Social distancing. Face masks. Contact tracing. When Jeffo residents were first introduced to these terms one year ago, most of them surely never thought they would still be a part of everyday life a …
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Social distancing. Face masks. Contact tracing.
When Jeffo residents were first introduced to these terms one year ago, most of them surely never thought they would still be a part of everyday life a year later.
But while COVID-19 has lasted longer — and proven far more painful and disruptive — than most people possibly imagined, its one-year anniversary has come at an important point as the increasing availability of vaccines means many residents are now experiencing a feeling they haven’t had much of lately: hope.
As Jeffco enters its second, and hopefully final, year of this pandemic that has been unlike anything anyone alive has ever experienced, a few residents shared some thoughts what they will remember from the last year and hope for in the next one.
Kristine Briganti’s fitness studio, InFit in Golden, has a normal capacity of just 35 people and a large number of older attendees.
So when COVID-19 hit Colorado last March, she worried that her studio wouldn’t be able to stay in business. But with a lease to pay and not a lot of other options, Briganti decided she would try holding the studio’s classes online.
There were challenges at first — the studio barely qualified for any PPP grants because of the way it is structured and Briganti said she has never worked so hard in her life — but she’s been able to stay afloat with that model (which has since been modified to include limited in-person classes when rules allow).
“I’m currently hanging on by a thread, but I’ve been able to keep paying rent and maintain my lease,” she said.
As the pandemic reaches its first birthday, Briganti said she’s proud of the adjustments she’s been able to make and the many clients who have stuck with her — and who often tell her how thankful they are for the chance to stay active.
Still, it’s been tough, Briganti said, which is why she’s been heartened to see so many of her older customers get vaccinated and come to the studio in-person over the next couple weeks and is looking forward to seeing more join them soon.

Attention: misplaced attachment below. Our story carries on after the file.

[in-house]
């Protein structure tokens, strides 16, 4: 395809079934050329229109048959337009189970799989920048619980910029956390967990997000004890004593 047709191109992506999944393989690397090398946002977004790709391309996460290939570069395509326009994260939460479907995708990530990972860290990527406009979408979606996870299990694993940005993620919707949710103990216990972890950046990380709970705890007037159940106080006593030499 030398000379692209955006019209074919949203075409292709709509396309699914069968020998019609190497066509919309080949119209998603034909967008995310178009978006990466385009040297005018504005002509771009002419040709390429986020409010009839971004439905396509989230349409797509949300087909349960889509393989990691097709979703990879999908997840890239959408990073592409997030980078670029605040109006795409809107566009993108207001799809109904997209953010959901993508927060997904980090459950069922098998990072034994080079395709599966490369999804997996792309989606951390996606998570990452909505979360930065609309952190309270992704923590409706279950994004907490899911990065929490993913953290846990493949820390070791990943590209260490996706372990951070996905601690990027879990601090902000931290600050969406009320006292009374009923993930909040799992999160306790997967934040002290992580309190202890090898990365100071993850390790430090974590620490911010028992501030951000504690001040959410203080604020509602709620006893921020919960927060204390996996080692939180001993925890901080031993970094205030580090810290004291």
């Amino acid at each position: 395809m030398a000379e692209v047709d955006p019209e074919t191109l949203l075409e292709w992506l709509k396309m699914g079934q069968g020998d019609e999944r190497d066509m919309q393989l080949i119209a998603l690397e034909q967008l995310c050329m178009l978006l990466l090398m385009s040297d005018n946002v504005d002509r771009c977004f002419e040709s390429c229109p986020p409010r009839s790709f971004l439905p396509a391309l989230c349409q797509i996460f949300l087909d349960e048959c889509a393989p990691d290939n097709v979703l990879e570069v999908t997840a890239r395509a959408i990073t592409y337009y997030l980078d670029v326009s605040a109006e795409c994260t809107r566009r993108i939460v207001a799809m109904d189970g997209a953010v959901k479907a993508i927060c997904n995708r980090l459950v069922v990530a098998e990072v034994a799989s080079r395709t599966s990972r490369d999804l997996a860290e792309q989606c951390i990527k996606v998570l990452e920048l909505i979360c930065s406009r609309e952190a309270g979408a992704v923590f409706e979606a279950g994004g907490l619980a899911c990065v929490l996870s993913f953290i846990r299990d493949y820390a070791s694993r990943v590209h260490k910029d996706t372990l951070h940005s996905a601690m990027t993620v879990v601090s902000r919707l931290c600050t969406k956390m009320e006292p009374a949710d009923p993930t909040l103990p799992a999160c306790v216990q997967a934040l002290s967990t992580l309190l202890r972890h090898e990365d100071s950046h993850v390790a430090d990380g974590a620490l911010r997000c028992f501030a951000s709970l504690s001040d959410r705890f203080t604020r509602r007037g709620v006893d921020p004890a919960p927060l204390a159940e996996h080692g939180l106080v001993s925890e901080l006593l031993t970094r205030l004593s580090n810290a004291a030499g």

“I’m hopeful that resistors will resist the urge to resist the vaccine because I think the sooner we can all get on board the sooner things will go back to what you might call normal,” she said. “I’m cautiously optimistic that we will be able to get back to where we a year-and-a-half ago.”
Judy Stevens is feeling good.
After spending a year of staying home except for trips to grocery store and reaching out to several providers , the 86-year-old Ken Karyl resident received her first shot of the Pfizer vaccine from Jefferson County Public Health in Arvada at the end of February.
“The way it affected me I felt like someone who weighed 300 pounds was sitting on me for a bit,” she said. “But that went away after about an hour, so I am fortunate.”
Now she’s looking forward to getting her second shot in a few days and eventually resuming some of the activities she’s had to go without for the last year.
“The hardest part has been not being able to go out and get together with friends like we used to on occasion,” she said. “But I haven’t had a fearful time with that disorder so I just say thank you, God.”
As it became clear last March that the pandemic would result in the temporary shuttering of business, business owners and entire communities worried about how it would effect their livelihood and economies.
In Arvada, officials from the city, its chamber of commerce and several other organizations came together to form the Arvada Resiliency Task Force, an organization that worked together to create programs and resources to help the city’s businesses.
While the city and its businesses have hardly been exempt from the pandemic’s many challenges, the task force feels the city’s economy has weathered COVID-19 better than they would have ever thought possible given the length and severity of the pandemic.
So what’s the basis for that proclamation? The task force says the number of businesses in Arvada actually grew over the past year as the city issued 361 new business licenses while 223 businesses closed, leaving the city with a total of 3,349 businesses.
Among the new businesses that have either already opened or will soon are a location of the Apricot Lane boutique, a new version of the Kline’s Beer Hall that opened in Olde Town at the start of the pandemic and an Olde Town photo and video production studio called Kaddie Studios.
“We originally created the taskforce because our local businesses are the heart of our community and we knew we needed to act immediately in order to make a difference,” Arvada Economic Development Director Daniel Ryley said in a statement. “What we didn’t anticipate is that the impact of our fast actions would help turn our town into an area that people from all over Colorado are now flocking to.”
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